It is nice to see you credit Notional with some decency.
    I would not.
    They are the bastards that vote in the 119 against 1 in so much legislation.
    They are not an opposition.
    Notional under Bridges have been Labour stooges, Labour Lite and Robertson/Little glove puppets.

    It would be amazing to see these chinless wonders stand up for New Zealanders because I can’t remember it happening so far in the last 2 years. They sell us out to the UN with a raspberry flavour rather than the chocolate flavour of Labour or (s)lime flavour of Gweens.
    Q. Did Notional stand up for free speech in mid 2018. Brash; Canadians – Southern and Molyneux?
    Answer : Hell NO

    The dweeby hint of tax cuts is more garbage from the party that sold us out last year over guns, immigration, and climate lies. Handing over our future to the UN to control.
    Notional have a track record under dweeb Bridges of telling us they disagreed with the legislation but voted for it anyway then some vague lies about how they will sort it out later.
    Be careful with these slippery wet noodles.

    I will make a donation.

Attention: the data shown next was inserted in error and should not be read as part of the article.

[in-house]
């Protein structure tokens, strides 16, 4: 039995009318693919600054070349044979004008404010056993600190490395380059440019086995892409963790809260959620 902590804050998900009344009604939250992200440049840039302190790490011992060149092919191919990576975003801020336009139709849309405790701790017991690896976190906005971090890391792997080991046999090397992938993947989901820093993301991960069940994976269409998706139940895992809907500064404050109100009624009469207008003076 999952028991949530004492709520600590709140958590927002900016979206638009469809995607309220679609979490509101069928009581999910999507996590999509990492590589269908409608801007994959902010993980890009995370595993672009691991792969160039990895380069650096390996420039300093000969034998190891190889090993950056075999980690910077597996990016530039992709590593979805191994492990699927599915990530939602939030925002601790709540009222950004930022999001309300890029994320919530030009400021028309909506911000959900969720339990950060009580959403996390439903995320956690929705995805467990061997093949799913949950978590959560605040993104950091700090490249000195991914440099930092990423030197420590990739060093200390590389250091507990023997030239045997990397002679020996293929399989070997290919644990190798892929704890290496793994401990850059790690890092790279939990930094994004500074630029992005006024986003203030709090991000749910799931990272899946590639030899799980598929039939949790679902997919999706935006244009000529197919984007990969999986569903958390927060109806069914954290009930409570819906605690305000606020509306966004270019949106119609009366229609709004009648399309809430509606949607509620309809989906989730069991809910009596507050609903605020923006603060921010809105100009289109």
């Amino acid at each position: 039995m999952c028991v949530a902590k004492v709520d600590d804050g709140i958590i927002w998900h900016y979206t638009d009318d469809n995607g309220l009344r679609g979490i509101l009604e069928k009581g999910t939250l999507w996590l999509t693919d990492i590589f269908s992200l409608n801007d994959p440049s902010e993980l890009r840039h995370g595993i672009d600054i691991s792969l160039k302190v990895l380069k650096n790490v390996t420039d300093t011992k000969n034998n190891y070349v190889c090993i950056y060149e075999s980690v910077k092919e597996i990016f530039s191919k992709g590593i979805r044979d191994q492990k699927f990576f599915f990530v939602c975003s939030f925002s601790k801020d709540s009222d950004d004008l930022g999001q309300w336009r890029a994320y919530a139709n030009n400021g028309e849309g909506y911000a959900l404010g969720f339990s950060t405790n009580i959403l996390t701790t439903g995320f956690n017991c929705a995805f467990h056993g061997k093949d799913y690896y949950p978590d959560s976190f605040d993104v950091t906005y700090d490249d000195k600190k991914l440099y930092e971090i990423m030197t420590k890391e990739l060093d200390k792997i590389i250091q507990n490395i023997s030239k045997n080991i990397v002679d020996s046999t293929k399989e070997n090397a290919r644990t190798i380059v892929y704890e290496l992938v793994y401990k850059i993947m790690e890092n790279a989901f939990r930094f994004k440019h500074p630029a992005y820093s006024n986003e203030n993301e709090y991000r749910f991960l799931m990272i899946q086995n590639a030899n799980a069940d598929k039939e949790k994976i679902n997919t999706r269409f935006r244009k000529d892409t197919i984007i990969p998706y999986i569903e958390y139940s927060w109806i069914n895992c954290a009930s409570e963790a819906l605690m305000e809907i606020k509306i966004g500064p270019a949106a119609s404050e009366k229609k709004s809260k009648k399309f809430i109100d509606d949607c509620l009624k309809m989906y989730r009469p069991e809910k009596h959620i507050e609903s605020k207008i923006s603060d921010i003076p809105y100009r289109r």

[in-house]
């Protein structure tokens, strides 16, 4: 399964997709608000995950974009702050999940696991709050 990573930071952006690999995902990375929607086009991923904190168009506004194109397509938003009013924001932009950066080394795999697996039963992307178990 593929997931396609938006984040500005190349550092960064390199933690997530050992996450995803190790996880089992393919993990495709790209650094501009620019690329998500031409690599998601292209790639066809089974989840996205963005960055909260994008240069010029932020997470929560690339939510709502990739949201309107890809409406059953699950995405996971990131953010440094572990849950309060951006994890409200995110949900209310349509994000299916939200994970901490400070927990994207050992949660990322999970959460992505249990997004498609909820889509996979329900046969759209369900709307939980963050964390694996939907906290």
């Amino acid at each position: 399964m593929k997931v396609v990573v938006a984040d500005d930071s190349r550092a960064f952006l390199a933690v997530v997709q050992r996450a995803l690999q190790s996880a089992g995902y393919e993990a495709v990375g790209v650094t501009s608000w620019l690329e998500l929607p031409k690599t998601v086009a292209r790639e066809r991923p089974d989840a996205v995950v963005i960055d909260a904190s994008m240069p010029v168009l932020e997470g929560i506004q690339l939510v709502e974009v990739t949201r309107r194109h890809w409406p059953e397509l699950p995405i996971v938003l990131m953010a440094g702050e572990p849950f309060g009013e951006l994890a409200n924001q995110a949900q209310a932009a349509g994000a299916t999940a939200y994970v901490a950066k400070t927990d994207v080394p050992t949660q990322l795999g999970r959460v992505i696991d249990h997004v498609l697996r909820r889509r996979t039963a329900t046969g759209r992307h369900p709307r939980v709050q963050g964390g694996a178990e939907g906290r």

May the 4th go well for you.
    Good work Nicole McKee.
    Better you deal with these slippery critters than I .

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  3. Shortly, after 15 March 2019 I donated $100 to COLFO. There is no way I would donate more to this pointless court case that will achieve nothing. I have told Nicole many times that the only way to get legislation that favours firearm owners is politically. Paying thousands of dollars to lawyer will only help make lawyers rich.

    In an earlier post she says.

    “One member of our team is clinging to the hope that NZ First has supported this Committee’s Clayton’s refinement of the Bill (the changes you make when you’re not making changes) because it would not be clear NZ First was insisting on them if they came from the Select Committee. If instead, they bring their real improvements in at the next stage (moving amendments within Parliament) shooting sportspeople will know just who to thank. But that’s just speculation.”

    What she should do is tell Peters that if he does not come to the party COLFO will tell all its members to not vote for any of the three government parties.

    Only Peters can do anything before the election. If he does not do anything before the election she can not take his word for anything.

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    • I have view that if Mr Peters does not stop the second tranche of amendments, he should save his election deposit and not bother completing his nomination forms as he and his party will not be getting the voters support for another shot at the baubles of office.

      He blew it first time around; he needs to take this second opportunity to stop this nonsense and see if he can find redemption. No promises are made by this voter either way. The test is one for Mr Peters.